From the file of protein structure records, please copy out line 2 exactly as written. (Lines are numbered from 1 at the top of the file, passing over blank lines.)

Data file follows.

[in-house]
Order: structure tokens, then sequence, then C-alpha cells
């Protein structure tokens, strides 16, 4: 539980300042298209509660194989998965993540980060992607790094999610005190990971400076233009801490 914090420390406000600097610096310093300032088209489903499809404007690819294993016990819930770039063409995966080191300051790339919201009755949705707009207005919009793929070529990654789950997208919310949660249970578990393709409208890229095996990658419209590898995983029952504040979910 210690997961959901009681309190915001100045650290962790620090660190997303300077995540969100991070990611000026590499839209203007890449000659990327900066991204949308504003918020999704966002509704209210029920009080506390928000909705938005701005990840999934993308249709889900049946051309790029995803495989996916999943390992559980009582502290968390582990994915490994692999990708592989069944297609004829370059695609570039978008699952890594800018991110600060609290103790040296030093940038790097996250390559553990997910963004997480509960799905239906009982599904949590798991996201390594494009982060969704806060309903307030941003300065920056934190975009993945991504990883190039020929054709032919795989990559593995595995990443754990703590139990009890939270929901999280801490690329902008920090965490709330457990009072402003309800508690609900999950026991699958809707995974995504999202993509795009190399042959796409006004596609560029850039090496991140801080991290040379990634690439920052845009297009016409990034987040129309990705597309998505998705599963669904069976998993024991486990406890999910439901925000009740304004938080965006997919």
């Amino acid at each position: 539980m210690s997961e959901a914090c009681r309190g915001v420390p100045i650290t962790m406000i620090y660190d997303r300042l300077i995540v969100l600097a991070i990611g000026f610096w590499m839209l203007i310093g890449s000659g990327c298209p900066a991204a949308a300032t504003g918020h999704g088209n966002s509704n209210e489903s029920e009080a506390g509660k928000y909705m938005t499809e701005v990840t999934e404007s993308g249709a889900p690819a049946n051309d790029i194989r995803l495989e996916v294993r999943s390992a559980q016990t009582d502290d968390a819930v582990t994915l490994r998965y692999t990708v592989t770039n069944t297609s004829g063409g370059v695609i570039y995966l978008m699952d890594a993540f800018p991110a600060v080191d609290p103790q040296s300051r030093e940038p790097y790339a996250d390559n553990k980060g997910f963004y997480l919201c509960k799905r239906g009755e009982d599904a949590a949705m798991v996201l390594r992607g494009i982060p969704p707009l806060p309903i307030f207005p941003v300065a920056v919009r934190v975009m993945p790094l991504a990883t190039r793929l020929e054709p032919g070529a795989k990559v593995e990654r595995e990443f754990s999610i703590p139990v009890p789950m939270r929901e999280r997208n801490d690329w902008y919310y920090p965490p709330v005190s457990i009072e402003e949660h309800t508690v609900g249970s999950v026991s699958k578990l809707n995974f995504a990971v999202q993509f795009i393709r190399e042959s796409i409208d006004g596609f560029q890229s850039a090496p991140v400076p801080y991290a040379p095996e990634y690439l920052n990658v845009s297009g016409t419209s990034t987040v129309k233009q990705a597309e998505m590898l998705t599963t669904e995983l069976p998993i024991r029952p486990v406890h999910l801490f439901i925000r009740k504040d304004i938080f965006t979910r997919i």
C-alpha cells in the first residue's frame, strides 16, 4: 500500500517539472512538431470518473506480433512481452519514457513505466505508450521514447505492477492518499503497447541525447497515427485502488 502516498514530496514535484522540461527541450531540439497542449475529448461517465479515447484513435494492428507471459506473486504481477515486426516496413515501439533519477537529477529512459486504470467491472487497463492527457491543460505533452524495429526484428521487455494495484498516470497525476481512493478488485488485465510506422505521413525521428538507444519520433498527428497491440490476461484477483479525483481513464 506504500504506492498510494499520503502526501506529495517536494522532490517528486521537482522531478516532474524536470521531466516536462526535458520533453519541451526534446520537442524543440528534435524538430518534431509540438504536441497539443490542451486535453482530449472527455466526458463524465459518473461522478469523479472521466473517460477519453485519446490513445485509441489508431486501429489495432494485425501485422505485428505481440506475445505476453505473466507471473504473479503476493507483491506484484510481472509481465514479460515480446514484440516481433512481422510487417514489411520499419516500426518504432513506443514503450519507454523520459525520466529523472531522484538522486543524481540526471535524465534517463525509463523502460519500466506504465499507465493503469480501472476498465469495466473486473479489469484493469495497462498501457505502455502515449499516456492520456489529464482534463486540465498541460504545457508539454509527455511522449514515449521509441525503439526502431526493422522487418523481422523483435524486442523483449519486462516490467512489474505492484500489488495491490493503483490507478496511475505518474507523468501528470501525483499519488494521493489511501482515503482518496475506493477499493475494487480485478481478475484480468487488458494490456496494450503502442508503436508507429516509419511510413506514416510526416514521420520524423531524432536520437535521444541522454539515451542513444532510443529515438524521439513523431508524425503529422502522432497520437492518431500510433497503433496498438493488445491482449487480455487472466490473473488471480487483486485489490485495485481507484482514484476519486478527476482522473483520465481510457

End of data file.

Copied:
Order: structure tokens, then sequence, then C-alpha cells